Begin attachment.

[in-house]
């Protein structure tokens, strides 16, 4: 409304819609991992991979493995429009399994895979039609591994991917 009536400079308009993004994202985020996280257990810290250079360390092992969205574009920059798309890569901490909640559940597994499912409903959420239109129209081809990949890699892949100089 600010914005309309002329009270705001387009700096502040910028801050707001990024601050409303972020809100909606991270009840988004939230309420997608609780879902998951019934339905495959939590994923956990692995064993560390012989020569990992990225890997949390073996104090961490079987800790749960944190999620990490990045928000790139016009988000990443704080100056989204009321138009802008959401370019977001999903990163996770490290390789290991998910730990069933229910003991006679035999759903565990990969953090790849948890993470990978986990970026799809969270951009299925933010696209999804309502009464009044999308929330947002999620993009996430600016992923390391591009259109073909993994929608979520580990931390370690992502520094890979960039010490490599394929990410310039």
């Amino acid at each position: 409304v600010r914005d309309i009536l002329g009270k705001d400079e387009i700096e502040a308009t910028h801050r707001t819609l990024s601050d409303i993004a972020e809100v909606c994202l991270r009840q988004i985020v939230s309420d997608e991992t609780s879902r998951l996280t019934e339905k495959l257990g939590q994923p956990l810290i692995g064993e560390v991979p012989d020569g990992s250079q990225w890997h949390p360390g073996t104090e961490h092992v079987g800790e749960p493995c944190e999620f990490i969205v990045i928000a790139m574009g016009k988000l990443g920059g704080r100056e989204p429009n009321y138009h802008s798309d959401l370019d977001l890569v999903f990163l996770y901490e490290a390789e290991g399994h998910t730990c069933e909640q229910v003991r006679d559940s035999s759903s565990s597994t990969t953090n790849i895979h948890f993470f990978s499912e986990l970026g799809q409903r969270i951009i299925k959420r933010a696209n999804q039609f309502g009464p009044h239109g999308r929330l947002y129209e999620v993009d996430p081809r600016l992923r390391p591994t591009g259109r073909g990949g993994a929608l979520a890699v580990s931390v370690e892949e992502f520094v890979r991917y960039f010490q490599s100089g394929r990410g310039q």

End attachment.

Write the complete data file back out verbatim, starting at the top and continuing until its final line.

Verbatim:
[in-house]
């Protein structure tokens, strides 16, 4: 409304819609991992991979493995429009399994895979039609591994991917 009536400079308009993004994202985020996280257990810290250079360390092992969205574009920059798309890569901490909640559940597994499912409903959420239109129209081809990949890699892949100089 600010914005309309002329009270705001387009700096502040910028801050707001990024601050409303972020809100909606991270009840988004939230309420997608609780879902998951019934339905495959939590994923956990692995064993560390012989020569990992990225890997949390073996104090961490079987800790749960944190999620990490990045928000790139016009988000990443704080100056989204009321138009802008959401370019977001999903990163996770490290390789290991998910730990069933229910003991006679035999759903565990990969953090790849948890993470990978986990970026799809969270951009299925933010696209999804309502009464009044999308929330947002999620993009996430600016992923390391591009259109073909993994929608979520580990931390370690992502520094890979960039010490490599394929990410310039």
């Amino acid at each position: 409304v600010r914005d309309i009536l002329g009270k705001d400079e387009i700096e502040a308009t910028h801050r707001t819609l990024s601050d409303i993004a972020e809100v909606c994202l991270r009840q988004i985020v939230s309420d997608e991992t609780s879902r998951l996280t019934e339905k495959l257990g939590q994923p956990l810290i692995g064993e560390v991979p012989d020569g990992s250079q990225w890997h949390p360390g073996t104090e961490h092992v079987g800790e749960p493995c944190e999620f990490i969205v990045i928000a790139m574009g016009k988000l990443g920059g704080r100056e989204p429009n009321y138009h802008s798309d959401l370019d977001l890569v999903f990163l996770y901490e490290a390789e290991g399994h998910t730990c069933e909640q229910v003991r006679d559940s035999s759903s565990s597994t990969t953090n790849i895979h948890f993470f990978s499912e986990l970026g799809q409903r969270i951009i299925k959420r933010a696209n999804q039609f309502g009464p009044h239109g999308r929330l947002y129209e999620v993009d996430p081809r600016l992923r390391p591994t591009g259109r073909g990949g993994a929608l979520a890699v580990s931390v370690e892949e992502f520094v890979r991917y960039f010490q490599s100089g394929r990410g310039q």